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Recyling and Notebooking

In one of my last posts I said that I was going to try and recycle paper when putting together the notebook pages I give to my students. I can't believe I didn't think of this sooner! I have teachers recycle paper all the time in the copier room so we can use them for rough drafts or math scratch paper but it never occurred to me to use them to run off my copies (the other side is firmly glued to the book so students will never see the other side).
Here is my first attempt in pictures. The top picture shows the master copy and the scratch paper I was going to use (I think this teacher ran off too many of one sheet). NOTE - In another attempt to save paper I try my hardest to keep all my information on one side of the paper and then I copy the same text to the other side so I get two for one (instead of running off 44 sheets I now only have to run off 22 sheets). This means that I sometimes make my text pretty small. In the sheet above I used 8 font. I try not to go lower then 10 font but I've done 8 with no students complaining, so I feel fine using it from time to time. This may not work with younger students.
The second picture shows my copies and an example of what their backs look like. The last picture shows it glued to the book. You can see that the darker black on the other side shows through some but I explained to students what I was doing and they were all for it. I don't think they would have noticed if I hadn't have said anything but I am trying to keep a running list of ways we can/are helping the environment and I wanted to add this to our list.


Jane Hake said…
I've been looking over old posts nd getting lots of ideas for notebooking. This spring, I am going to do notebooking for the first time for an outdoor nature unit. Trying to anticipate any pitfalls...what about lost or "left at home" notebooks. Do you let students take notebooks home to work on? Suggestions on how to get students to focus on quality work ? These samples look so carefully and thoughtfully done!
Eve Heaton said…
I don't let my notebooks go home. I ran into a huge problem when I taught sixth grade last year and decided that keeping them in the classroom was the best bet because I used them everyday. Now, my team teacher didn't have the same fear that I had in regards to "left at home" notebooks and let hers go home with students to work on. If I remember correctly she often had students who "left them at home". They were still responsible for the work and usually did it on loose leaf paper and glued it into the book later. As far as quality, you are going to get a mixed bag of student work. The samples you see here are some of my better students work. I definitely have some students who don't take as much pride as I would like but that is generally reflected throughout all their school work. You might try showing students what you are looking for (although if you want original work they tend to copy whatever you show them..sigh). You can make up an instructional booklet with examples and they can refer back to it (I know one teacher who does that and gives it to them at the beginning of the year so the students know exactly what makes up quality work vs. shoddy work). I would love to see your students work when complete!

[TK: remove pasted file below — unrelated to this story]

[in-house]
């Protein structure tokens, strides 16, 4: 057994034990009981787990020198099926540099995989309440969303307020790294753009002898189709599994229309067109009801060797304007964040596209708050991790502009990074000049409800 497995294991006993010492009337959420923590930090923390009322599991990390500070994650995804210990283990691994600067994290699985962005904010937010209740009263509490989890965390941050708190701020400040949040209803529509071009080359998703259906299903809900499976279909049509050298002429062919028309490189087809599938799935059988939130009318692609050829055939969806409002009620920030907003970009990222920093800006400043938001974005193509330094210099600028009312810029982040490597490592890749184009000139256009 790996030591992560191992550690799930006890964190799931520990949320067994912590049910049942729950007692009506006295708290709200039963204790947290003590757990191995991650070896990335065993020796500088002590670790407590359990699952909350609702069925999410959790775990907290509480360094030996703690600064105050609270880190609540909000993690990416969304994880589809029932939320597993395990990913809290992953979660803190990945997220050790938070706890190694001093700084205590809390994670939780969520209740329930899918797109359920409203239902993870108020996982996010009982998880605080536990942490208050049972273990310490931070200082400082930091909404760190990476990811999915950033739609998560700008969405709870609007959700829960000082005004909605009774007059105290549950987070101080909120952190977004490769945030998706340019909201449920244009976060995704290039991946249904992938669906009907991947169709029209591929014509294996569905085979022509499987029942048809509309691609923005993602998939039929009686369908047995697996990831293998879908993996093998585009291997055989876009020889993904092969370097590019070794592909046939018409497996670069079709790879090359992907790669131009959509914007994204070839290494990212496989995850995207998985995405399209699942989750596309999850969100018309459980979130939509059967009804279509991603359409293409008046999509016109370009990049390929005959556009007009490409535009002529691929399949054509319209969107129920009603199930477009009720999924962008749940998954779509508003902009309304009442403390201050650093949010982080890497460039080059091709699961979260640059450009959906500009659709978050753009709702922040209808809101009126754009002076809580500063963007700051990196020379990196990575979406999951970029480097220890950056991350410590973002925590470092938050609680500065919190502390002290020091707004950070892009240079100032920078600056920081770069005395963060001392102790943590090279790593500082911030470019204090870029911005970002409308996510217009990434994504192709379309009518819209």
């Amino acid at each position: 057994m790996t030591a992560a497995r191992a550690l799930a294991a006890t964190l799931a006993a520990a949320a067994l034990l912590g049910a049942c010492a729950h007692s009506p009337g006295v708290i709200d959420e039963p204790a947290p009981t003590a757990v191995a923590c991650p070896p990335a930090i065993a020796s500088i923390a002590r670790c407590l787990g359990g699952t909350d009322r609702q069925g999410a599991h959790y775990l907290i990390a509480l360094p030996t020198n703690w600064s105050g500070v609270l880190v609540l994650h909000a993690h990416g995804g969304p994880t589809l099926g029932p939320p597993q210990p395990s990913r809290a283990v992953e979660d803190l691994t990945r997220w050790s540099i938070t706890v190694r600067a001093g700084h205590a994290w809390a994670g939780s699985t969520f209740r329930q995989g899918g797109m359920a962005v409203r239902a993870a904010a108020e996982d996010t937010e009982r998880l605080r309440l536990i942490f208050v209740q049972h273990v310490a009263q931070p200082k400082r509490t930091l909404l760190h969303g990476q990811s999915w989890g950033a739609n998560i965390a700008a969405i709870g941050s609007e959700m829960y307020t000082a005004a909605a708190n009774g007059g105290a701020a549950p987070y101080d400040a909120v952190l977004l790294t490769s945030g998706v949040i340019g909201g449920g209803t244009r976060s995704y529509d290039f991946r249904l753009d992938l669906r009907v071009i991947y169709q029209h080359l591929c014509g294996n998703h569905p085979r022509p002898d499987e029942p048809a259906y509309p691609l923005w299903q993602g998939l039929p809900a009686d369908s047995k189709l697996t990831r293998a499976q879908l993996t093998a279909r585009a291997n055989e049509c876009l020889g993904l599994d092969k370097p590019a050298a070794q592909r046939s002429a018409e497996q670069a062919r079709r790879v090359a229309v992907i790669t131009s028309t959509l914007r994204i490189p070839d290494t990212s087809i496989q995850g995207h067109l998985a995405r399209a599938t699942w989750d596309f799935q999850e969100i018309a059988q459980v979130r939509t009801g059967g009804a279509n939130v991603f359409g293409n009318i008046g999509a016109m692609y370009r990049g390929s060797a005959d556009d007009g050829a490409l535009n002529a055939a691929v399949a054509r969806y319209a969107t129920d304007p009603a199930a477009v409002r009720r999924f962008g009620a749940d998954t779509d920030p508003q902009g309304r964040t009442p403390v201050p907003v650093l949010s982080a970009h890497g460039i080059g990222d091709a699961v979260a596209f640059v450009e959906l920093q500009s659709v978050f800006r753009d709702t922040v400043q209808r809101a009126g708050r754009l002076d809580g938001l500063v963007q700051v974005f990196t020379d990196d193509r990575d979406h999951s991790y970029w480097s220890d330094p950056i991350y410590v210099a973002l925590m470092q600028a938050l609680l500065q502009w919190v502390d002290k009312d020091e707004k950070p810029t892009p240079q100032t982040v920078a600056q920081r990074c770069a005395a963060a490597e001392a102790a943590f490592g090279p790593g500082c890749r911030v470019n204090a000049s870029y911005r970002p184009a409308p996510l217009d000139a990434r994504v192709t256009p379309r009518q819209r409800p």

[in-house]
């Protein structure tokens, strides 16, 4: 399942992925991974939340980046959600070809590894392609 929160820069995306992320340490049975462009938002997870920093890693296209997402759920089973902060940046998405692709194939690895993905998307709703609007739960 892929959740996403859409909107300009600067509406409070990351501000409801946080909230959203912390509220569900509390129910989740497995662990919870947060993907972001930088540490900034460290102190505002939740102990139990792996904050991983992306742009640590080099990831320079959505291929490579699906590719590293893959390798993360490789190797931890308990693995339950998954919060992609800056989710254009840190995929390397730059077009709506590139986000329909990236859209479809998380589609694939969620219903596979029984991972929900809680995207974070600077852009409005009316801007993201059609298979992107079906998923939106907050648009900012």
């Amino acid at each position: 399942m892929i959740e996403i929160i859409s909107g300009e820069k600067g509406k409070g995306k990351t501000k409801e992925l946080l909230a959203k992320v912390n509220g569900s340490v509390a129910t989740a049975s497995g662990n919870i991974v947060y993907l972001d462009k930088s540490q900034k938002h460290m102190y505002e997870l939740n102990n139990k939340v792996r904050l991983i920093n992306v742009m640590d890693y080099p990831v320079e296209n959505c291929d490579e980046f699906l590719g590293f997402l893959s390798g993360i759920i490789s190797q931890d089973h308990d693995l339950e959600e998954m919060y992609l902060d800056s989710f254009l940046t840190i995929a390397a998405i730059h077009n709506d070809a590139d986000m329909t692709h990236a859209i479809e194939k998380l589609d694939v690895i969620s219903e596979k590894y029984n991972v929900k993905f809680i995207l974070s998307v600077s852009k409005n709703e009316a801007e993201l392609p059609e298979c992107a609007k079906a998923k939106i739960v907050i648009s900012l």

Marla Teal said…
I have been reading through your posts from the beginning. I am really interested in starting these in science next year. It looks like the students will get much more in depth learning. However, I was wondering where do you get the text that you type up for them. If is summaries from the textbook or do you write from scratch pulling from different resources? Thanks for all this wonderful help!!
Marla Teal
5th Grade
Clay County
Eve Heaton said…
Marla -

I get my text from a variety of sources. Those include textbook, internet, and those practice test workbooks that come with the book series or from companies that specialize in test prep for state examinations. I just ordered the science test prep book for fourth grade from contemporary publishers at I noticed that they also carry books for Florida's FCAT test. Not sure if that is helpful or not but thought I would mention it. I found the first year the most time consuming getting all the information together but I am hoping just to tweak what I have this year.


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